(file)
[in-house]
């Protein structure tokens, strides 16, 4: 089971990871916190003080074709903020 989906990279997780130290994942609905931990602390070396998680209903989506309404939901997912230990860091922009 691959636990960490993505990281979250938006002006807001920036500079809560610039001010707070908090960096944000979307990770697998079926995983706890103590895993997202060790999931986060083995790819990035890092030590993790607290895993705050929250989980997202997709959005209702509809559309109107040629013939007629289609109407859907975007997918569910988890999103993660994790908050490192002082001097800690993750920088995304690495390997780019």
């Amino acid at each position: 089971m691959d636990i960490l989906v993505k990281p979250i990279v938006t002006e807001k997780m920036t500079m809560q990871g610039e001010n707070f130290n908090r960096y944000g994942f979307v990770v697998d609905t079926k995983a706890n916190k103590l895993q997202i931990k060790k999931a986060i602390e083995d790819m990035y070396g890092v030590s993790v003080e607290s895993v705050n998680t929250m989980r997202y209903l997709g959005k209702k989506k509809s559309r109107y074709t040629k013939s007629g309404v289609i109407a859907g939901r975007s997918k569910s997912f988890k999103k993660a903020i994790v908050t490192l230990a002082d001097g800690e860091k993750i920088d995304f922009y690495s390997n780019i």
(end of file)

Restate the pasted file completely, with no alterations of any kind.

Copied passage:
[in-house]
């Protein structure tokens, strides 16, 4: 089971990871916190003080074709903020 989906990279997780130290994942609905931990602390070396998680209903989506309404939901997912230990860091922009 691959636990960490993505990281979250938006002006807001920036500079809560610039001010707070908090960096944000979307990770697998079926995983706890103590895993997202060790999931986060083995790819990035890092030590993790607290895993705050929250989980997202997709959005209702509809559309109107040629013939007629289609109407859907975007997918569910988890999103993660994790908050490192002082001097800690993750920088995304690495390997780019």
């Amino acid at each position: 089971m691959d636990i960490l989906v993505k990281p979250i990279v938006t002006e807001k997780m920036t500079m809560q990871g610039e001010n707070f130290n908090r960096y944000g994942f979307v990770v697998d609905t079926k995983a706890n916190k103590l895993q997202i931990k060790k999931a986060i602390e083995d790819m990035y070396g890092v030590s993790v003080e607290s895993v705050n998680t929250m989980r997202y209903l997709g959005k209702k989506k509809s559309r109107y074709t040629k013939s007629g309404v289609i109407a859907g939901r975007s997918k569910s997912f988890k999103k993660a903020i994790v908050t490192l230990a002082d001097g800690e860091k993750i920088d995304f922009y690495s390997n780019i």